US Halts Scott Extradition Efforts
Posted by Colin Lambert. Last updated: August 9, 2023
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The US Department of Justice (DoJ) has filed a Motion to Dismiss Indictment to end its efforts at extraditing former HSBC FX trader Stuart Scott over allegations of wire fraud relating to the Cairn Energy FX hedge that saw colleague Mark Johnson convicted and jailed.
The DoJ applied for Scott’s extradition from the UK in 2017, but the application was refused in the UK High Court in mid-2018 and the prosecution team in the US has now advised the court that efforts to obtain extradition were unsuccessful and that further efforts are “futile”.
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This ends what has no doubt been a stressful time for Stuart Scott, but raises serious questions over the conviction of Mark Johnson, Scott’s former boss, who served 18 months in a US jail after being convicted of charges under the same arraignment.
In a footnote to the Scott Motion to Dismiss, the DoJ acknowledges a recent decision by the US Supreme Court that invalidated one of the two theories the DoJ was relying upon to convict Scott, namely the “right to control” theory. Right to control was a central plank of the US government’s ever-changing argument against Johnson, namely that HSBC’s actions removed this right from Cairn Energy.
This was a specious argument in many eyes at the time, in a post, US law firm White & Case, stated, “…Johnson’s wire fraud conviction under the right-to-control theory highlights some concerning trends in the government’s recent financial crimes prosecutions.”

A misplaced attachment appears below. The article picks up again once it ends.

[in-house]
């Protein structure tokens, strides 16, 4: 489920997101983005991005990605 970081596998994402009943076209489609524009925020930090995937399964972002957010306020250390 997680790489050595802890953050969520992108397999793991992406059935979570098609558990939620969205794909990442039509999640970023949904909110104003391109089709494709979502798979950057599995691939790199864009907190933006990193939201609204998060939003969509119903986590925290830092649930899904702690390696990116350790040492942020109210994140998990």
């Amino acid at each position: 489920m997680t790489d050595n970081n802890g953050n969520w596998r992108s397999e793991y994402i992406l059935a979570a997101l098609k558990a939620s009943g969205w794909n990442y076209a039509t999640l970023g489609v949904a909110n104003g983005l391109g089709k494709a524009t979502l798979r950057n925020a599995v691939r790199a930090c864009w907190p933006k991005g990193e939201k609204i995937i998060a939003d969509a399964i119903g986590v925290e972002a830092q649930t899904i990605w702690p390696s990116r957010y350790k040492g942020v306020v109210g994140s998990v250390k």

It added, “…where the government seeks to convict for a financial crime, the government should have the burden of proving that economic harm was objectively possible – not just that some people would like to think that it was. The Johnson case is a sobering reminder that the government, and the courts, may not agree that the government bears that burden.”
With Right to Control now out of bounds for fraud convictions, surely the Johnson case has to be revisited? It will not give him back the years (and money) spent fighting these charges, and especially his time in jail, but surely – as has increasingly happened with the Libor convictions – Mark Johnson deserves the right to get his good name back by having what was in many minds a wrongful conviction, rescinded?
Only then, can we say that this whole sorry saga is finally at and end.
“The United States has exhausted extradition avenues and Mr. Scott shows no sign of leaving the UK while charges against him are pending,” a court filing states. “We submit that the vanishingly small probability of securing Mr. Scott’s appearance is insufficient to justify keeping this matter on the Court’s docket.”
Under US law, once the Motion to Dismiss is approved, Scott can no longer be tried on the same charges, the court filing also notes that the conduct at issue is outside the statute of limitations for wire fraud.